Evaluation of Direct Torque Control for High-Power Induction Motor Drive

DOI : 10.17577/IJERTV1IS7489

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Evaluation of Direct Torque Control for High-Power Induction Motor Drive

SatyaPrasanthYalla Asst.Prof, EEE Dept Pragati Engineering College

Andhra Pradesh


Direct Torque Control with Multilevel Inverter (DTC-MLI) has emerged recently in high dynamics AC drives fields for induction machines or permanent magnet machines application. Direct Torque Control (DTC) has the characters such as combined simplicity and robustness with excellent performance of torque control for the drive system. In this paper, DTC technique for drive system fed on three-level inverter and induction motor is presented, which means to select and compose right voltage vectors varying from speed working in constant torque area. The simulation results confirm that the control method is very effective with greater number of levels in the output voltage waveforms, lower dv/dt, less harmonic distortion and lower switching frequencies

  1. Introduction

    Induction machines have several advantages over DC machines. They are robust, require less maintenance, cheaper, and operate at higher speed. Basically, induction machines control methods can be classified into scalar and vector control. In scalar control, only magnitude and frequency of voltage, current, and flux linkage space vectors are controlled. Whereas, in vector control, the instantaneous positions as well as the magnitude and frequency of voltage, current, and flux linkage space vectors are controlled. Constant volt per hertz is a well-known scalar control method while Field Oriented Control (FOC) and Direct Torque Control (DTC) are the two most popular vector control methods.

    Direct Torque Control was first introduced by Takahashi in 1986. The principle is based on limit cycle control and it enables both quick torque response and efficiency operation [3]. DTC control the torque and speed of the motor, which is directly based on the electromagnetic state of the motor [4]. It has many advantages compare to FOC, such as

    Sarmila Har Beagam

    Asst.Prof, EEE Dept

    B.S. Abdur Rahman University,


    less machine parameter dependence, simpler implementation and quicker dynamic torque response. It only needs to know the stator resistance and terminal quantities (v and i) in order to perform the stator flux and torque estimations. The configuration of DTC is simpler than the FOC system due to the absence of frame transformer, current controlled inverter and position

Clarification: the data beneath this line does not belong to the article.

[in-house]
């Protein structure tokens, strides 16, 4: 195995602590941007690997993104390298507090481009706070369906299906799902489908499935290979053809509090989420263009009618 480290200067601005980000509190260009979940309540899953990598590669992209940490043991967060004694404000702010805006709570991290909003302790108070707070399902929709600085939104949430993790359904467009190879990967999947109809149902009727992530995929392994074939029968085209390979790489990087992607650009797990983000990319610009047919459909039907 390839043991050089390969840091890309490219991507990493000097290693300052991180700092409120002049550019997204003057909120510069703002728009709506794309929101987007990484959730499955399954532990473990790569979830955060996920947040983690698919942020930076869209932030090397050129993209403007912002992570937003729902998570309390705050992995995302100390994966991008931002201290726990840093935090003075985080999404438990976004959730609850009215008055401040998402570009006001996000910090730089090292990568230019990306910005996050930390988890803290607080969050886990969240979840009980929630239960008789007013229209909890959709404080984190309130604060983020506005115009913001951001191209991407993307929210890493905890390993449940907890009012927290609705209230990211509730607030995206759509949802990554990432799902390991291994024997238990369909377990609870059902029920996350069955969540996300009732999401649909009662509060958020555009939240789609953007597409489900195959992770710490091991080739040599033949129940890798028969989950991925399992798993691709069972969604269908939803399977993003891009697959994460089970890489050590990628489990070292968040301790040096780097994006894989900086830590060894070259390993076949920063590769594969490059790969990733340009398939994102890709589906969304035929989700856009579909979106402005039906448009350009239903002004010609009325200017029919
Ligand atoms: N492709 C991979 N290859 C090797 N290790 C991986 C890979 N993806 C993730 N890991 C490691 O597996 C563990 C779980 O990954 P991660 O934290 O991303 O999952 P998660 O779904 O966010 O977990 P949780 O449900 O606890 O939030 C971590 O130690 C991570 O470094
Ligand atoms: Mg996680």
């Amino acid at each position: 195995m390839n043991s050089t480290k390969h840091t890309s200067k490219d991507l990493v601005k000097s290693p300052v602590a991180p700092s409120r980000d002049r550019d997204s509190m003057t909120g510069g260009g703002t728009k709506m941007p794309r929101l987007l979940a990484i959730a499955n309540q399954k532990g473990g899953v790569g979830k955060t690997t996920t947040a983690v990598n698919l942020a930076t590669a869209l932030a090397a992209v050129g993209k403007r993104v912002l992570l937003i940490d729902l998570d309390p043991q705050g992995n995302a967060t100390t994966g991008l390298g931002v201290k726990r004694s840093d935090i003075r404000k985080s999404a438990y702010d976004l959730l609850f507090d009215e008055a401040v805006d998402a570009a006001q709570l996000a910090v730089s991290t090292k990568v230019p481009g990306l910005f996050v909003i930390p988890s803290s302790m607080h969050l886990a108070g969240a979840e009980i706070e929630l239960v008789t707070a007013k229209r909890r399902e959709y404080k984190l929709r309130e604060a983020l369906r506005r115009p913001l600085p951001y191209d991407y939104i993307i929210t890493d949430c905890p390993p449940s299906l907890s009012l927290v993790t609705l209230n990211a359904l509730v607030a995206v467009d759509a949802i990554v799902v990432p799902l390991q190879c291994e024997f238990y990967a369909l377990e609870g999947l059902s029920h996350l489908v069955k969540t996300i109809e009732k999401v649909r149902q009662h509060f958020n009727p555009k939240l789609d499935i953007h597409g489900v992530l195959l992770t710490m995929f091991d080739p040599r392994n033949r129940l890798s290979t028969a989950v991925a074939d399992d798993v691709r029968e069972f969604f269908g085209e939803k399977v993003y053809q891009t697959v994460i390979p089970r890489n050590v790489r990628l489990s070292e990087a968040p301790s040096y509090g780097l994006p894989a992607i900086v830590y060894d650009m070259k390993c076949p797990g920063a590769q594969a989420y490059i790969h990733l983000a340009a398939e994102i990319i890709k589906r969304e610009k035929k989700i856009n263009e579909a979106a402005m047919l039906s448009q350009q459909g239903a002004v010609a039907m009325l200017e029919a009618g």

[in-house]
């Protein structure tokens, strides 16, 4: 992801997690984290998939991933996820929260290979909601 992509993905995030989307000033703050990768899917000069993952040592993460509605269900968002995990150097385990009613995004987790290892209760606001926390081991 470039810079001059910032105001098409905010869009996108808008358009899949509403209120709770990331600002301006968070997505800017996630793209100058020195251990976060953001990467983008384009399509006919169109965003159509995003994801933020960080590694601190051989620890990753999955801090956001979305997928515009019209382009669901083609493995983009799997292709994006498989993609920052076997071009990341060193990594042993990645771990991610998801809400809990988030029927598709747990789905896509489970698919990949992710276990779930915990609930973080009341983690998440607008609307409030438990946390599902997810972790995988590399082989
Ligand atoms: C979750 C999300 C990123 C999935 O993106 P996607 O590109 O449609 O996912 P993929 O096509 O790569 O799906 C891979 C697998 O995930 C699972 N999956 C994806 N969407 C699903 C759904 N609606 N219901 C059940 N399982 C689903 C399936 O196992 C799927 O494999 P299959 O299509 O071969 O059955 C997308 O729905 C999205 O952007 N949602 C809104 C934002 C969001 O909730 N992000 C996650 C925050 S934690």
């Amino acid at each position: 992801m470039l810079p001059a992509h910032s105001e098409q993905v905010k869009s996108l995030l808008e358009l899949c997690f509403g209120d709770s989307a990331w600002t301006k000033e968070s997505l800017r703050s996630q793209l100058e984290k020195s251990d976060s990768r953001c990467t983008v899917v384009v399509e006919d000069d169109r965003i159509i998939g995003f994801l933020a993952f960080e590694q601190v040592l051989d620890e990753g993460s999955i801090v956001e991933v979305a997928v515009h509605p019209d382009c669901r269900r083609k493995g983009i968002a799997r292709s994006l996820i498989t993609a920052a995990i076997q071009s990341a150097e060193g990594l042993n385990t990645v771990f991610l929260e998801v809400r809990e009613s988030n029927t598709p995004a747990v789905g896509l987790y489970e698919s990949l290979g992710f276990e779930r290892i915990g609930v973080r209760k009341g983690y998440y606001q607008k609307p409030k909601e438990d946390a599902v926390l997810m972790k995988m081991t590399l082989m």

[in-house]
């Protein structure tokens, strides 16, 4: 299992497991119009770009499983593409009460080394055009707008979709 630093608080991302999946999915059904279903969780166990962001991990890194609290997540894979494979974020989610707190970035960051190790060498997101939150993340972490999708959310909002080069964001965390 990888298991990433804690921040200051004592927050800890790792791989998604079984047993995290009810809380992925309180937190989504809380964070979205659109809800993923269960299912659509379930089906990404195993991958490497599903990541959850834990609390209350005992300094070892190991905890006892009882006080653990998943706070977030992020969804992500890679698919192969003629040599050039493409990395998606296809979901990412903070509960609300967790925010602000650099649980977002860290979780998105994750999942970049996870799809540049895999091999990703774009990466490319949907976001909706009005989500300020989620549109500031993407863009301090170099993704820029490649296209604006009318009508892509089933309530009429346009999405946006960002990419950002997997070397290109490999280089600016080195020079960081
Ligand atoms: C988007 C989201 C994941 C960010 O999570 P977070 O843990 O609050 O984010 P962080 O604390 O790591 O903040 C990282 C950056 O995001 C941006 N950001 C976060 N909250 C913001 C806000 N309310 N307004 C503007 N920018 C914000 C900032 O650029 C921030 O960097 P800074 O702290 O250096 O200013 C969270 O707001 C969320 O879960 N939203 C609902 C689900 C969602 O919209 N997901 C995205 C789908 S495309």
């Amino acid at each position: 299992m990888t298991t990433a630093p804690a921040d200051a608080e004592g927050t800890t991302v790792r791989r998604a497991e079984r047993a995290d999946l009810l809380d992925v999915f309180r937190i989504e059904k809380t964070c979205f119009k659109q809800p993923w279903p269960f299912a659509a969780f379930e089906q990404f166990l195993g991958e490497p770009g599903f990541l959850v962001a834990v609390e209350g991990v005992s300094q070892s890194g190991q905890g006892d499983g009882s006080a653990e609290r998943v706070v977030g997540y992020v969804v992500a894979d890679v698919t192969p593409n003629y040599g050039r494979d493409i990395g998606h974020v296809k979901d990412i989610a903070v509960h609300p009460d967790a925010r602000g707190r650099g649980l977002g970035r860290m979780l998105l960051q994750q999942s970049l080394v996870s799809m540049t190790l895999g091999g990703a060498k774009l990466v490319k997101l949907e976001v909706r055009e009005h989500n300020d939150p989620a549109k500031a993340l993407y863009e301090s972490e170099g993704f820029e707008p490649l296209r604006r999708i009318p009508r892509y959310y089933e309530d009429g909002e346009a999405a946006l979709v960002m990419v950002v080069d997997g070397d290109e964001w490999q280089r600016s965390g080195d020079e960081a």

encoder, which introduces delays and requires mechanical transducer. In [1], Takahashi had proved the feasibility of DTC compared to FOC.

  2. Principle of Direct Torque Control

    The basic configuration of the conventional DTC drive proposed by Takahashi [1], which consists of a pair of hysteresis comparator, torque and flux estimators, voltage vector selector and a Voltage Source Inverter (VSI)

    DTC performs separate control of the stator flux and torque, which is also known as decouple control. The core of this control method is to minimize the torque and flux errors to zero by using a pair of hysteresis comparators. The hysteresis comparators lie at the heart of DTC scheme not only to determine the appropriate voltage vector selection but also the period of the voltage vector selected. The performance of the system is directly dependent on the estimation of stator flux and torque. Inaccurate estimations will result in an incorrect voltage vector selection.

  3. Three-Level Inverter Drive

    A simulation on the conventional DTC drive is performed for better understanding by using MATLAB/SIMULINK. With the understanding and knowledge of the conventional DTC, three- level inverter is proposed for high power drives [3]. A conventional three-phase, two-level, and six- switch inverter is able to switch each phase between two voltages. These are the positive and negative rails of the DC bus. A three level inverter is able to produce a phase voltage consisting of three voltage levels (positive, negative, and zero).

    By producing an output voltage having more levels, the inverter can better approximate the